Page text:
Teenage vandals struck the Cypress Valley Cemetery Wednesday morning, overturning 66 headstones and smashing some to the point that Gordon Higgins, a member of the cemetery board, isn’t sure if they can be pieced back together.

“They smashed headstones and then they would use those smaller pieces to break up the other ones,” Maj. Andy Shock of the Faulkner County Sheriff’s Office said. 

For whatever reason, Higgins said, the teens seemed to have picked out the oldest tombstones to destroy.

The vandals, one 15 and the other 16, were arrested shortly after 9 a.m., and reportedly told a deputy that they did it because they were bored.

They were discovered by Darryl Staggs and Joe Giovanni, workers at the wastewater treatment plant on Stanley Road about 300 yards from the cemetery and a few miles southeast of Vilonia. According to plant superintendent Bill Reed, Giovanni and Staggs heard odd noises coming from the direction of the cemetery and decided to investigate.

“I’m proud of my employees for being observant and doing the right thing,” Reed said.

Shock said that the workers had seen two teens loitering in the cemetery parking lot while they were driving by at about 8 a.m., and suspected that these teens may have been up to some sort of mischief when they started hearing “thuds” coming from the cemetery. The workers went to a vantage point and saw the teens kicking headstones over, Shock said.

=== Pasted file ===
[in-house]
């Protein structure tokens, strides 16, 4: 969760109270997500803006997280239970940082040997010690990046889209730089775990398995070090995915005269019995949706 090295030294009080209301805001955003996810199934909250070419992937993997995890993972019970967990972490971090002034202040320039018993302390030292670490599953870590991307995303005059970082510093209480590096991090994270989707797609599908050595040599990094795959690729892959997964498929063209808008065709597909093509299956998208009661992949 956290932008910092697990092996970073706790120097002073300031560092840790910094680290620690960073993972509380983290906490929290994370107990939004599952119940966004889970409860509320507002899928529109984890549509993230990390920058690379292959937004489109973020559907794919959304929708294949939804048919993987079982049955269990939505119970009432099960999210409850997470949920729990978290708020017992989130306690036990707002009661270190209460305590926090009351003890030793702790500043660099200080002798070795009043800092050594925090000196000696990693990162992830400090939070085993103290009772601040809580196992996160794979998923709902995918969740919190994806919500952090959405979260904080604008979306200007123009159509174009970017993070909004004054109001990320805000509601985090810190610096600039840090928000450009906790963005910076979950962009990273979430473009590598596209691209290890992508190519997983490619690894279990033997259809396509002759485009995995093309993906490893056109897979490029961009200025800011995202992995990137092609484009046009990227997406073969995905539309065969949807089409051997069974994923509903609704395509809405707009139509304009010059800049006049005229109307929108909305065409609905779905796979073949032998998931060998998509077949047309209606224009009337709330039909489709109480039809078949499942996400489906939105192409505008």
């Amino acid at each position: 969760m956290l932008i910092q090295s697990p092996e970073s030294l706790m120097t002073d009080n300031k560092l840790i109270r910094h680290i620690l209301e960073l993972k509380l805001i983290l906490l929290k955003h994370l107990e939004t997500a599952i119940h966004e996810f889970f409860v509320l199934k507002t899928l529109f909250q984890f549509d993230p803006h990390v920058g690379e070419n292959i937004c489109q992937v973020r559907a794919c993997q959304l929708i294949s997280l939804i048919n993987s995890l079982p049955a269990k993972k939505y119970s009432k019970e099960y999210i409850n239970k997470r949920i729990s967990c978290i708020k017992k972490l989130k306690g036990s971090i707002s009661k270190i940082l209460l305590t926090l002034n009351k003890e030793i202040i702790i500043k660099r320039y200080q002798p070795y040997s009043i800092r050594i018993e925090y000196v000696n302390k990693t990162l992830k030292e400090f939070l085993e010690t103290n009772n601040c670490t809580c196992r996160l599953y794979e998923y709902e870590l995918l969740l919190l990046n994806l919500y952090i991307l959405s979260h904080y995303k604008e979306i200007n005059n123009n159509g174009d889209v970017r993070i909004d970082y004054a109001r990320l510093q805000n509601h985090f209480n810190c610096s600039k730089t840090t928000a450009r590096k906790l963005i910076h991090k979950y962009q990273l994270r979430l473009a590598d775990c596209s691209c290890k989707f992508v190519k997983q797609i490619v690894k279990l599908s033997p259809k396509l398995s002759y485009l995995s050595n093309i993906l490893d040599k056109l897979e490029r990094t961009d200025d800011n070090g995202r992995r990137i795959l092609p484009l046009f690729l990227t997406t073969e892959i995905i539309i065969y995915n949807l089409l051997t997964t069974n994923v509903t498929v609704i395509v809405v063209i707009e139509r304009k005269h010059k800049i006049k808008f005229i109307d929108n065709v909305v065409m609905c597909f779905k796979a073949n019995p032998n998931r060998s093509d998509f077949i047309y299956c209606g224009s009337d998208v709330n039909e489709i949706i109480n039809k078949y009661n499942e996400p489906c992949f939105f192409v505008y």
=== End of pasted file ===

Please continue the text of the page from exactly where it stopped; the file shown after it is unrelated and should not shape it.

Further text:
Staggs said that the teens unsuccessfully tried to hide behind a tree in the cemetery when he and Giovanni arrived. They were told to sit down and wait for police to arrive.

They told a deputy that they didn’t know what the “big deal” was, Shock said, and were asking when they would get to go home and were trying to nap while being transported from the scene. They were jailed at the juvenile detention center to await arraignment before Circuit Judge Rhonda Wood, probably on Friday.

Authorities estimate the damage to be about $50,000, Shock said, though he added that he was unsure how a dollar amount could be set for a 100-year-old headstone. Staggs said that some of the headstones that were all-but-pulverized were irreplaceable 19th century markers that were hand-cut and lettered, probably by the deceased’s family members. 

At any rate, Shock said, the dollar amount is sufficient to warrant felony charges, and authorities are pursuing the class-C felony offense of “the destruction or removal of a cemetery or grave marker,” as well as misdemeanor criminal trespass.

(Staff writer Joe Lamb can be reached at 505-1238 or by E-mail at joe.lamb@thecabin.net. Send us your news at www.thecabin.net/submit.)